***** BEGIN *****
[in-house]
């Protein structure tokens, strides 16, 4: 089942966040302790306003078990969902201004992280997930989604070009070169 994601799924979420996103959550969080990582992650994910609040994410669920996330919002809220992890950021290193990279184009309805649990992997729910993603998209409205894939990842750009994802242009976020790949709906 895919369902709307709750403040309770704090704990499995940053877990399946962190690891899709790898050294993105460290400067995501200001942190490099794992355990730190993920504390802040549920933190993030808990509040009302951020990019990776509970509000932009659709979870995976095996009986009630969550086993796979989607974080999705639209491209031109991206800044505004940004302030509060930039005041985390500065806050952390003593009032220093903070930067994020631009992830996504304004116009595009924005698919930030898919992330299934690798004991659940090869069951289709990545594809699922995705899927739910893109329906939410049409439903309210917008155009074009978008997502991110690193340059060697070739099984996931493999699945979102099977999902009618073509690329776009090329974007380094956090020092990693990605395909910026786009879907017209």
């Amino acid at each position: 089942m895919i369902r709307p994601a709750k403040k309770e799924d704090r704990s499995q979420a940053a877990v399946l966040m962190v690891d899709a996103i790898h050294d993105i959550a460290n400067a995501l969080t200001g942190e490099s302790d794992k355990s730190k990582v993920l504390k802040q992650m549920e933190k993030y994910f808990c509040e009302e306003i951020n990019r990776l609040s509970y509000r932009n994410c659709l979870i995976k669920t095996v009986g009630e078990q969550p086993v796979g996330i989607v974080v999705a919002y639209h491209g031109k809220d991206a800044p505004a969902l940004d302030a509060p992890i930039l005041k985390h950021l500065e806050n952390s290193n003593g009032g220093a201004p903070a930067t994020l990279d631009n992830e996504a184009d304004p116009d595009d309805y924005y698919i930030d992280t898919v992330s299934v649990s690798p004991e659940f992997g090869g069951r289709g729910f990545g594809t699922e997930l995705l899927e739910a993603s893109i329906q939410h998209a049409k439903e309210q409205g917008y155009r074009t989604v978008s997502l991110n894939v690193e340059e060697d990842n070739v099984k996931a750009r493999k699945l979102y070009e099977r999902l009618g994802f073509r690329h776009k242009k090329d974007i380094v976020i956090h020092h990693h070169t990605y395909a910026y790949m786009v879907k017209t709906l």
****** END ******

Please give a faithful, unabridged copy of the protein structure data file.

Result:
[in-house]
């Protein structure tokens, strides 16, 4: 089942966040302790306003078990969902201004992280997930989604070009070169 994601799924979420996103959550969080990582992650994910609040994410669920996330919002809220992890950021290193990279184009309805649990992997729910993603998209409205894939990842750009994802242009976020790949709906 895919369902709307709750403040309770704090704990499995940053877990399946962190690891899709790898050294993105460290400067995501200001942190490099794992355990730190993920504390802040549920933190993030808990509040009302951020990019990776509970509000932009659709979870995976095996009986009630969550086993796979989607974080999705639209491209031109991206800044505004940004302030509060930039005041985390500065806050952390003593009032220093903070930067994020631009992830996504304004116009595009924005698919930030898919992330299934690798004991659940090869069951289709990545594809699922995705899927739910893109329906939410049409439903309210917008155009074009978008997502991110690193340059060697070739099984996931493999699945979102099977999902009618073509690329776009090329974007380094956090020092990693990605395909910026786009879907017209």
């Amino acid at each position: 089942m895919i369902r709307p994601a709750k403040k309770e799924d704090r704990s499995q979420a940053a877990v399946l966040m962190v690891d899709a996103i790898h050294d993105i959550a460290n400067a995501l969080t200001g942190e490099s302790d794992k355990s730190k990582v993920l504390k802040q992650m549920e933190k993030y994910f808990c509040e009302e306003i951020n990019r990776l609040s509970y509000r932009n994410c659709l979870i995976k669920t095996v009986g009630e078990q969550p086993v796979g996330i989607v974080v999705a919002y639209h491209g031109k809220d991206a800044p505004a969902l940004d302030a509060p992890i930039l005041k985390h950021l500065e806050n952390s290193n003593g009032g220093a201004p903070a930067t994020l990279d631009n992830e996504a184009d304004p116009d595009d309805y924005y698919i930030d992280t898919v992330s299934v649990s690798p004991e659940f992997g090869g069951r289709g729910f990545g594809t699922e997930l995705l899927e739910a993603s893109i329906q939410h998209a049409k439903e309210q409205g917008y155009r074009t989604v978008s997502l991110n894939v690193e340059e060697d990842n070739v099984k996931a750009r493999k699945l979102y070009e099977r999902l009618g994802f073509r690329h776009k242009k090329d974007i380094v976020i956090h020092h990693h070169t990605y395909a910026y790949m786009v879907k017209t709906l």